Poinsettia: America’s No. 1 potted flower is relative newbie to the holidays

  • Published: Friday, Dec. 10, 2021

COLUMBIA, Mo. – Poinsettia is America’s most popular flowering plant, with annual sales approaching $200 million. Despite its close association with the Christmas season, however, it’s a relative newcomer as holiday home decor, said University of Missouri Extension horticulturist David Trinklein.

In the early 1800s, the U.S. ambassador to Mexico, Joel R. Poinsett, learned of a red-flowered plant used in nativity processionals by Franciscan priests near the town of Taxco, about 100 miles southwest of Mexico City. Upon visiting Taxco, he found the plant growing wild on the hillsides.

Captivated by its beauty, Poinsett sent some of the plants to his greenhouses in South Carolina and others to botanical gardens and horticulturists around the United States. In recognition of his efforts, the plant ultimately was named poinsettia.

“The subsequent development of poinsettia as a flowering plant can largely be credited to Albert Ecke, a German immigrant who grew cut flowers in southern California in the early 20th century,” Trinklein said. Upon his passing, Ecke's son Paul took over the family business and began the transformation of poinsettia from a cut flower produced outdoors to a potted greenhouse plant.

“Poinsettia is now available in a myriad of colors ranging from deeper and truer reds to pastel or ‘designer’ colors aimed at complementing the modern color schemes of homes,” Trinklein said. “Add to that the wide array of bi-colored, speckled and novelty colors, and there truly is a poinsettia for everyone, regardless of taste. Additionally modern poinsettias have been developed to have a free-branching growth habit, early flowering and greater longevity in the home.”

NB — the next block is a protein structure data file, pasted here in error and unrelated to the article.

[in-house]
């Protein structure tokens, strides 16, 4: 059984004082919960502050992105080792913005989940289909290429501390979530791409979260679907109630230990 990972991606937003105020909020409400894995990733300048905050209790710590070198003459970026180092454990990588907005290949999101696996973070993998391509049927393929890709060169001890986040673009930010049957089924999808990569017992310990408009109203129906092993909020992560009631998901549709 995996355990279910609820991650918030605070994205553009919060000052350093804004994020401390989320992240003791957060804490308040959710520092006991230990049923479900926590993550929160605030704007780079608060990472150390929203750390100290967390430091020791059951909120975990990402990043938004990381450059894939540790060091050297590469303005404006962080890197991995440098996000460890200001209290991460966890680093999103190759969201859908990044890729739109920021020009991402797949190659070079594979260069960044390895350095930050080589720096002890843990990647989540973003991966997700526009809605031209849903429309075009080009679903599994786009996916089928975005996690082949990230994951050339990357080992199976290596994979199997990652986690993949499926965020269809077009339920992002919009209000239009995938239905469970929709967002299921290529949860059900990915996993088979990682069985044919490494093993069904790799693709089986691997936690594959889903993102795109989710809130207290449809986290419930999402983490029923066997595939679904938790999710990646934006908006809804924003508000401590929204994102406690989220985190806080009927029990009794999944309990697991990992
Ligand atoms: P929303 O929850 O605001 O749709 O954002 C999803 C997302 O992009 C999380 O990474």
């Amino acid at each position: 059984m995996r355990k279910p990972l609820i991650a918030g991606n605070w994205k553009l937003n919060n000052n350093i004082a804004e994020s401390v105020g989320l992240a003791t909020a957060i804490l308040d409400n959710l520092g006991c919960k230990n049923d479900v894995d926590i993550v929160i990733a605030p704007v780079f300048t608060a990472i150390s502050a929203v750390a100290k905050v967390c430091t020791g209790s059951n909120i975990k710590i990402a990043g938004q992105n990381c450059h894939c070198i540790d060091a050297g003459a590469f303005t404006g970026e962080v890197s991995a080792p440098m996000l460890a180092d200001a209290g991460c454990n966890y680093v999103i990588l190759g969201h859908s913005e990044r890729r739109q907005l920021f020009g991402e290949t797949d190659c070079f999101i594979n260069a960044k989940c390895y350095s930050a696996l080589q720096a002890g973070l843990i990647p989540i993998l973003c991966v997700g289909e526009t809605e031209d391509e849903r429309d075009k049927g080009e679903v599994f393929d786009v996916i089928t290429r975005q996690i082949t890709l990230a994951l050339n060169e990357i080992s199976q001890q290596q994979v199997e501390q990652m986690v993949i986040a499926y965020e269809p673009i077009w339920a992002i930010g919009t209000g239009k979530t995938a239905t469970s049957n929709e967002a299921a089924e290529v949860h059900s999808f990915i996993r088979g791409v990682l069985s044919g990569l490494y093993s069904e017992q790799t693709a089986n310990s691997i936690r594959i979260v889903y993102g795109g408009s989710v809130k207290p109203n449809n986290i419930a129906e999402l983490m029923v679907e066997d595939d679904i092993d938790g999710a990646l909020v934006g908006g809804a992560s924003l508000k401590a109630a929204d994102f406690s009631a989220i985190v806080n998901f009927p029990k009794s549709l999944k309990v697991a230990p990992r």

When selecting a poinsettia, choose a plant with crisp, healthy foliage. The true flowers, or cyathia, are in the center of the colorful bracts. These should be tightly clustered and, preferably, just starting to shed pollen.

Place the poinsettia in a brightly lit location away from cold drafts. High humidity and temperatures of 60 F at night and 72 during the day will prolong bract color. Water only when the surface of the growing medium is dry to the touch. In a normal home, this would be once every five to seven days. Poinsettias do not like "wet feet,” so be sure discard water that might collect in a saucer placed under the pot. If the pot is covered in foil, make sure there is a drainage hole in the foil.

Saving a poinsettia and re-blooming it the following year is no easy task. If you are up to the challenge, then take good care of your plant through the spring and summer, watering it and feeding it well. Next, cut back the plant severely (6-8 inches) around Labor Day to make for a more compact plant when it flowers.

Poinsettias need 13 hours of uninterrupted darkness each day to flower. One way to accomplish this is to place your poinsettia in a dark closet every evening and remove it the following morning, starting in late September. Once color development is well under way, this “long night” treatment can be discontinued.

Finally, contrary to the belief of some, poinsettias are not poisonous, said Trinklein. Extensive testing at Ohio State University resulted in a clean bill of health for the poinsettia. “So, enjoy your holidays by including a poinsettia as a part of your decor,” he said. “You will be just one of millions of Americans who carry on this ‘newfound’ holiday tradition.”

Photo available for this release:

The poinsettia's small flowers are surrounded by colorful leaves called bracts. Photo by Scott Bauer, USDA Agricultural Research Service.

Writer: Linda Geist

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David Trinklein

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